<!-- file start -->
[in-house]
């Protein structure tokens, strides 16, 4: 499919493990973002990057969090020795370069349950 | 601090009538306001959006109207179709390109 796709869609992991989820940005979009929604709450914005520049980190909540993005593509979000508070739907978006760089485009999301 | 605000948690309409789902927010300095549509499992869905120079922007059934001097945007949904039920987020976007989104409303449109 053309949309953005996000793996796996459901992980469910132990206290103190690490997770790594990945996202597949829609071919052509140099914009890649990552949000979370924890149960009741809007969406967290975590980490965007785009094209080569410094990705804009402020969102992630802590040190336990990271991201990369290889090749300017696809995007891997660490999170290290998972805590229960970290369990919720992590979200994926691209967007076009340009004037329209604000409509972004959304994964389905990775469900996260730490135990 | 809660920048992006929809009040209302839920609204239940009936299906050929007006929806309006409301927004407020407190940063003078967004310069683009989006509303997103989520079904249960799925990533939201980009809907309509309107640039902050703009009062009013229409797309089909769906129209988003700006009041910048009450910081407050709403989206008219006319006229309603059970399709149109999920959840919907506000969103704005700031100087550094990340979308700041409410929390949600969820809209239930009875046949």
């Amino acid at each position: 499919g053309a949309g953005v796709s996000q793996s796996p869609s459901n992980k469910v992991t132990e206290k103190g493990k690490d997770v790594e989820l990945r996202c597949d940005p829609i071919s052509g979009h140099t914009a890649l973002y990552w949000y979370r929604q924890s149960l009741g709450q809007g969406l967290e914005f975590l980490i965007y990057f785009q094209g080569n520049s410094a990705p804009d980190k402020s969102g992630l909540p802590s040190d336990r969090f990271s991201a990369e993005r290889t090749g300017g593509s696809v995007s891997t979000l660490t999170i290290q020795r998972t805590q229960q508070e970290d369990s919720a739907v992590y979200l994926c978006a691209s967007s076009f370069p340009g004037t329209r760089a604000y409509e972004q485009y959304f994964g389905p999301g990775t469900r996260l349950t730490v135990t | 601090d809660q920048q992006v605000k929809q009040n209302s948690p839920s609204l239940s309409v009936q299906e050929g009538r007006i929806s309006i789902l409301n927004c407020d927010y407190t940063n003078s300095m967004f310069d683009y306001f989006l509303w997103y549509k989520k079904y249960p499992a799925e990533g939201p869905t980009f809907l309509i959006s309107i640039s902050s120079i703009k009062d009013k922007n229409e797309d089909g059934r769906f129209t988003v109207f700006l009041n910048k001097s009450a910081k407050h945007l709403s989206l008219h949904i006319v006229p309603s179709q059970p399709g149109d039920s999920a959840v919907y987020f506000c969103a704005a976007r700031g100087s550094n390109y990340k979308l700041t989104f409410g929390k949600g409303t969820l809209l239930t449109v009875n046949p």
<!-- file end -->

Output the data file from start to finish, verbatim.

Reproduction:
[in-house]
């Protein structure tokens, strides 16, 4: 499919493990973002990057969090020795370069349950 | 601090009538306001959006109207179709390109 796709869609992991989820940005979009929604709450914005520049980190909540993005593509979000508070739907978006760089485009999301 | 605000948690309409789902927010300095549509499992869905120079922007059934001097945007949904039920987020976007989104409303449109 053309949309953005996000793996796996459901992980469910132990206290103190690490997770790594990945996202597949829609071919052509140099914009890649990552949000979370924890149960009741809007969406967290975590980490965007785009094209080569410094990705804009402020969102992630802590040190336990990271991201990369290889090749300017696809995007891997660490999170290290998972805590229960970290369990919720992590979200994926691209967007076009340009004037329209604000409509972004959304994964389905990775469900996260730490135990 | 809660920048992006929809009040209302839920609204239940009936299906050929007006929806309006409301927004407020407190940063003078967004310069683009989006509303997103989520079904249960799925990533939201980009809907309509309107640039902050703009009062009013229409797309089909769906129209988003700006009041910048009450910081407050709403989206008219006319006229309603059970399709149109999920959840919907506000969103704005700031100087550094990340979308700041409410929390949600969820809209239930009875046949």
């Amino acid at each position: 499919g053309a949309g953005v796709s996000q793996s796996p869609s459901n992980k469910v992991t132990e206290k103190g493990k690490d997770v790594e989820l990945r996202c597949d940005p829609i071919s052509g979009h140099t914009a890649l973002y990552w949000y979370r929604q924890s149960l009741g709450q809007g969406l967290e914005f975590l980490i965007y990057f785009q094209g080569n520049s410094a990705p804009d980190k402020s969102g992630l909540p802590s040190d336990r969090f990271s991201a990369e993005r290889t090749g300017g593509s696809v995007s891997t979000l660490t999170i290290q020795r998972t805590q229960q508070e970290d369990s919720a739907v992590y979200l994926c978006a691209s967007s076009f370069p340009g004037t329209r760089a604000y409509e972004q485009y959304f994964g389905p999301g990775t469900r996260l349950t730490v135990t | 601090d809660q920048q992006v605000k929809q009040n209302s948690p839920s609204l239940s309409v009936q299906e050929g009538r007006i929806s309006i789902l409301n927004c407020d927010y407190t940063n003078s300095m967004f310069d683009y306001f989006l509303w997103y549509k989520k079904y249960p499992a799925e990533g939201p869905t980009f809907l309509i959006s309107i640039s902050s120079i703009k009062d009013k922007n229409e797309d089909g059934r769906f129209t988003v109207f700006l009041n910048k001097s009450a910081k407050h945007l709403s989206l008219h949904i006319v006229p309603s179709q059970p399709g149109d039920s999920a959840v919907y987020f506000c969103a704005a976007r700031g100087s550094n390109y990340k979308l700041t989104f409410g929390k949600g409303t969820l809209l239930t449109v009875n046949p």